Jul 09, 2019 (China Knowledge) - China is grappling with this deadly pig disease, which has spread across much of the country in the past year. African swine fever’s impact is still unclear. And currently there is no cure or vaccine for the disease, often fatal for pigs although harmless to humans.
The Food and Agriculture Organization of the United Nations (FAO) and Organization for Economic Co-operation and Development (OECD) forecast a 5 per cent fall in Chinese pork output this year, while imports were forecasted to rise to almost 2 million tons from an average 1.6 million tons per year in 2016-2018.
Measures to contain the outbreak of the swine fever are likely to inhibit global pork production in the short term. As it is uncertain whether those measures will work well, the medium-term impact of the epidemic may become more severe than currently anticipated.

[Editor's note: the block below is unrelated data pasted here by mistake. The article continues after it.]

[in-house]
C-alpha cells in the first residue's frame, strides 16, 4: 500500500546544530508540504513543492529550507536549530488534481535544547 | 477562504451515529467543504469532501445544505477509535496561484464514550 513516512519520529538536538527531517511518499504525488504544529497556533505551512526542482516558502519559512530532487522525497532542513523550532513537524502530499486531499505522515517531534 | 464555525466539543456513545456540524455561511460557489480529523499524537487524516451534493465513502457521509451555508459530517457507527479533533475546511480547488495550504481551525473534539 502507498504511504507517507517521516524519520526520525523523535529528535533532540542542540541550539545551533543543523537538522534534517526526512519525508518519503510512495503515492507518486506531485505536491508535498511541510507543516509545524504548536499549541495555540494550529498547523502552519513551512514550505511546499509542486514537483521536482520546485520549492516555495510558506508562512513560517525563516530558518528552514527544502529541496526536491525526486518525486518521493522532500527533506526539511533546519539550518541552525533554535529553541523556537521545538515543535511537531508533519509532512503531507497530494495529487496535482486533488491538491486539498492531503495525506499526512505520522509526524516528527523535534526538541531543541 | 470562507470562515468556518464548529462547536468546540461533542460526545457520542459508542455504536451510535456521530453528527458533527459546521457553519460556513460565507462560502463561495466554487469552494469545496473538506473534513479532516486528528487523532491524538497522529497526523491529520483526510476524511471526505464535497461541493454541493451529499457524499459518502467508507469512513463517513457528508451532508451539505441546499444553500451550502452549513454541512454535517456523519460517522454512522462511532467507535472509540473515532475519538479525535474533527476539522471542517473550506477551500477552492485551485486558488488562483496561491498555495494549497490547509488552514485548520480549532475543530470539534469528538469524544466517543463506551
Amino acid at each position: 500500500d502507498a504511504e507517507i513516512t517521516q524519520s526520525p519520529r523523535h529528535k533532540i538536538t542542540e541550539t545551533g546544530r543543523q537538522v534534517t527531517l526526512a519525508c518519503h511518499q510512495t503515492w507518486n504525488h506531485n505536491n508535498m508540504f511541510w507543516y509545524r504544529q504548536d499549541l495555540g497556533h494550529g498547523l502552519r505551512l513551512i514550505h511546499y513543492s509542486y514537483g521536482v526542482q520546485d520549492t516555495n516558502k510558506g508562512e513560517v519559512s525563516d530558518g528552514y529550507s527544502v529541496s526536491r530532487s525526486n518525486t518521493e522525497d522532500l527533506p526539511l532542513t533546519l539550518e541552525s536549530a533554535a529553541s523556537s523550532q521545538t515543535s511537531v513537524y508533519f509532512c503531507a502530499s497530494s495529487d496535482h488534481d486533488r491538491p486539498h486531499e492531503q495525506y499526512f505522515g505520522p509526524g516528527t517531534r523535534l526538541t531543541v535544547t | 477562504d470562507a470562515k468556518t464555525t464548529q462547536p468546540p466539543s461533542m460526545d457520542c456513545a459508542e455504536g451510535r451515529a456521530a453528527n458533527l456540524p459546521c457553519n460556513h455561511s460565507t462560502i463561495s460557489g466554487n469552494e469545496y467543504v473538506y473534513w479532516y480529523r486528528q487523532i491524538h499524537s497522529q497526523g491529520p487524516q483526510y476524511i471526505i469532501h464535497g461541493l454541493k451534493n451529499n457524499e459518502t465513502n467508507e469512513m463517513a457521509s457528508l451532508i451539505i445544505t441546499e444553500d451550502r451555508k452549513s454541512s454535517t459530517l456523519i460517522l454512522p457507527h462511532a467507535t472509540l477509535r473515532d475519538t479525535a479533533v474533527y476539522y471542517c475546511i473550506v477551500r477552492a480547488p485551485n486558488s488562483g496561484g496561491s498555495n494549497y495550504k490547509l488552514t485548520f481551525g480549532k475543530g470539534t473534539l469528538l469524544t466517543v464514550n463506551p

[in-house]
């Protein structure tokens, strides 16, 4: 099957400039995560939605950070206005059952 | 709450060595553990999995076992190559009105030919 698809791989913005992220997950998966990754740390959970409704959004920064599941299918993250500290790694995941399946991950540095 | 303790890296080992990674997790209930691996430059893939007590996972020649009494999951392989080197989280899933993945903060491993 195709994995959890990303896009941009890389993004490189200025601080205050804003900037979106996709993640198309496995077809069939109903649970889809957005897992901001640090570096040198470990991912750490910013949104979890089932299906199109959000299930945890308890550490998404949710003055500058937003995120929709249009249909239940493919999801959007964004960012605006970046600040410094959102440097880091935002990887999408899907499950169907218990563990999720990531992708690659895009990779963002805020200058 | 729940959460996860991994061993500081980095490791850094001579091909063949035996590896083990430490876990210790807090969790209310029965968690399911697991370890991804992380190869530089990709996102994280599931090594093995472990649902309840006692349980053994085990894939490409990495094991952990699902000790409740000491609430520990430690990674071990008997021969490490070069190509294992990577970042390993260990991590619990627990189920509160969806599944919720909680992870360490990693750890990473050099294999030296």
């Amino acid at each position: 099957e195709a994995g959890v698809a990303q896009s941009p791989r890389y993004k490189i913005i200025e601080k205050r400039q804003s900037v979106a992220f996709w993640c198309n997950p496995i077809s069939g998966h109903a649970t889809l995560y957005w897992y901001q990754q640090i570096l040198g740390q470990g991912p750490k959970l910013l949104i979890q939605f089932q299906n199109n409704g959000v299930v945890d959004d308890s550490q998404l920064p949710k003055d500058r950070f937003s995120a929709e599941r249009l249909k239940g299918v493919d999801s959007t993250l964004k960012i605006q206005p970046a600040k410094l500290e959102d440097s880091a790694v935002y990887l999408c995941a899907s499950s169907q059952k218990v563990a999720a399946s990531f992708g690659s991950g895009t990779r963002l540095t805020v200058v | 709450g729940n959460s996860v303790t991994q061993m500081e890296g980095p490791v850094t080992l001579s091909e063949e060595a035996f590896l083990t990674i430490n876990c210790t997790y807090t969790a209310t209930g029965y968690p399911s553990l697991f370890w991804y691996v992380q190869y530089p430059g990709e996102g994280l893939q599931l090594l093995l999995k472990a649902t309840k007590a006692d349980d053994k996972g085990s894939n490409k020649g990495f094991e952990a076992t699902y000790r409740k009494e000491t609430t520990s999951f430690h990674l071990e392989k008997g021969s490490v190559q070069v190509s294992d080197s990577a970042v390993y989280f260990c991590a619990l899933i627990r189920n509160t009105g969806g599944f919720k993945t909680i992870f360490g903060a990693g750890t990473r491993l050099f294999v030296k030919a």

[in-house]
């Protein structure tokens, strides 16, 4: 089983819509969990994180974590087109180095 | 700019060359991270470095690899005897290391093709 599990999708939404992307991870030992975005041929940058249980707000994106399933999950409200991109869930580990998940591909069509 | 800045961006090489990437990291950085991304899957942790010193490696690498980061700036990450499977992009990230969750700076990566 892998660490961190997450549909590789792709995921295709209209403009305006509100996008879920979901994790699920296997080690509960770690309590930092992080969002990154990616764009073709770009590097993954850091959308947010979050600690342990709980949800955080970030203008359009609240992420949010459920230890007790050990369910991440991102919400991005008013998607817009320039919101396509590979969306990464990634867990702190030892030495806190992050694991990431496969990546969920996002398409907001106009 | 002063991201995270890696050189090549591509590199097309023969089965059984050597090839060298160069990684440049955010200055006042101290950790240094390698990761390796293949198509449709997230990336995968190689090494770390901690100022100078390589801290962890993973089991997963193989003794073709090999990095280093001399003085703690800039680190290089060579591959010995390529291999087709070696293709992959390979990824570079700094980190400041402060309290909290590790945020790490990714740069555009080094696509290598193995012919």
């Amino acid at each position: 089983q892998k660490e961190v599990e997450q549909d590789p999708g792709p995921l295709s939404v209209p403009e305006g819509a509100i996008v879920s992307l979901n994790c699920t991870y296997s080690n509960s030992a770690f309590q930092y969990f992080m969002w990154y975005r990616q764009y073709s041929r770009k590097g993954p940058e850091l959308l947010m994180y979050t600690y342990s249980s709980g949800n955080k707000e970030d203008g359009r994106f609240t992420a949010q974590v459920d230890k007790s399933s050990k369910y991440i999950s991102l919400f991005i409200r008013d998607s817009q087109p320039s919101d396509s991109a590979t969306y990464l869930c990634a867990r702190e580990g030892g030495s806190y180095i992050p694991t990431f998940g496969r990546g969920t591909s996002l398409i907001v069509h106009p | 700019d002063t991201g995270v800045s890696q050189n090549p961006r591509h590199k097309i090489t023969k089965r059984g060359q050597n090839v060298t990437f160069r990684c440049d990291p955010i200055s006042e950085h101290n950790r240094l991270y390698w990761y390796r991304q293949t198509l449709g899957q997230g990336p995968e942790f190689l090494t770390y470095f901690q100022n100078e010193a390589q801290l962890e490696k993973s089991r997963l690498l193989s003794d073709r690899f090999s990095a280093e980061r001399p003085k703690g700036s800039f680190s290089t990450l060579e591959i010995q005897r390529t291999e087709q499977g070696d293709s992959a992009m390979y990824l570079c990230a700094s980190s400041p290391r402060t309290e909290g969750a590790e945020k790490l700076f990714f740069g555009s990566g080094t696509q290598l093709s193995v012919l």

In addition to disease threats and continual weather risks, the rising Sino-US trade tension also bring about great pressure on the agricultural markets. Chinese tariffs as part of a trade dispute would prevent US to benefit from short-term increase in demand for pork imports, the FAO and OECD said.
The Chinese authorities have said that outbreaks are slowing and that pork outputs are recovering. As Asia continues to be the main driver for global pork demand, pork production is projected to recover by year 2020 to 2018 levels.
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